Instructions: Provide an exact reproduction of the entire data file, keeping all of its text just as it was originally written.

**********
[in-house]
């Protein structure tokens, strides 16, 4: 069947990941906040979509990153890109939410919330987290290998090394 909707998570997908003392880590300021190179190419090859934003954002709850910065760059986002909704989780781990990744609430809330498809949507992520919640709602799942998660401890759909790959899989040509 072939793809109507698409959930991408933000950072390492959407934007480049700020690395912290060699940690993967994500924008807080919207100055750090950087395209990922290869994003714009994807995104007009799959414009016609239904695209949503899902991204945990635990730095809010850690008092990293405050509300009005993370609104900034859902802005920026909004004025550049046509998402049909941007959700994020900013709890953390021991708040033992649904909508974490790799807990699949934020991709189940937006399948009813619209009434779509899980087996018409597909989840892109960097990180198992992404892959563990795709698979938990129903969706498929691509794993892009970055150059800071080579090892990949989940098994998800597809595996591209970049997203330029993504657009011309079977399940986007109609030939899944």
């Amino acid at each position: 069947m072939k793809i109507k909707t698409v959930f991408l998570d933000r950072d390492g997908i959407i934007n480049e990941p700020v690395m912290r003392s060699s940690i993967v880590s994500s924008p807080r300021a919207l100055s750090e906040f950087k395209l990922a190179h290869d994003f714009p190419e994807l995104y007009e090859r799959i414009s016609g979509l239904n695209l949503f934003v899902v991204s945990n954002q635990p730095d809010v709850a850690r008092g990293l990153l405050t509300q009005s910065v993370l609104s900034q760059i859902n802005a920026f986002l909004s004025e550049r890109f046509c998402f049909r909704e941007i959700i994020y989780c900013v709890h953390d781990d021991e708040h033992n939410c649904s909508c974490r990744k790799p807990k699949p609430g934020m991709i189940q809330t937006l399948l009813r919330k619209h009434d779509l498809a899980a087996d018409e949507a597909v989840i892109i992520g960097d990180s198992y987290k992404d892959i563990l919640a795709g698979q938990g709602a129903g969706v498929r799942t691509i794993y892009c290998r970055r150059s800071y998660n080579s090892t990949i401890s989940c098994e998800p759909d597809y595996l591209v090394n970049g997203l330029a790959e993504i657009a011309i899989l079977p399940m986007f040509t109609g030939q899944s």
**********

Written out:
[in-house]
């Protein structure tokens, strides 16, 4: 069947990941906040979509990153890109939410919330987290290998090394 909707998570997908003392880590300021190179190419090859934003954002709850910065760059986002909704989780781990990744609430809330498809949507992520919640709602799942998660401890759909790959899989040509 072939793809109507698409959930991408933000950072390492959407934007480049700020690395912290060699940690993967994500924008807080919207100055750090950087395209990922290869994003714009994807995104007009799959414009016609239904695209949503899902991204945990635990730095809010850690008092990293405050509300009005993370609104900034859902802005920026909004004025550049046509998402049909941007959700994020900013709890953390021991708040033992649904909508974490790799807990699949934020991709189940937006399948009813619209009434779509899980087996018409597909989840892109960097990180198992992404892959563990795709698979938990129903969706498929691509794993892009970055150059800071080579090892990949989940098994998800597809595996591209970049997203330029993504657009011309079977399940986007109609030939899944």
């Amino acid at each position: 069947m072939k793809i109507k909707t698409v959930f991408l998570d933000r950072d390492g997908i959407i934007n480049e990941p700020v690395m912290r003392s060699s940690i993967v880590s994500s924008p807080r300021a919207l100055s750090e906040f950087k395209l990922a190179h290869d994003f714009p190419e994807l995104y007009e090859r799959i414009s016609g979509l239904n695209l949503f934003v899902v991204s945990n954002q635990p730095d809010v709850a850690r008092g990293l990153l405050t509300q009005s910065v993370l609104s900034q760059i859902n802005a920026f986002l909004s004025e550049r890109f046509c998402f049909r909704e941007i959700i994020y989780c900013v709890h953390d781990d021991e708040h033992n939410c649904s909508c974490r990744k790799p807990k699949p609430g934020m991709i189940q809330t937006l399948l009813r919330k619209h009434d779509l498809a899980a087996d018409e949507a597909v989840i892109i992520g960097d990180s198992y987290k992404d892959i563990l919640a795709g698979q938990g709602a129903g969706v498929r799942t691509i794993y892009c290998r970055r150059s800071y998660n080579s090892t990949i401890s989940c098994e998800p759909d597809y595996l591209v090394n970049g997203l330029a790959e993504i657009a011309i899989l079977p399940m986007f040509t109609g030939q899944s």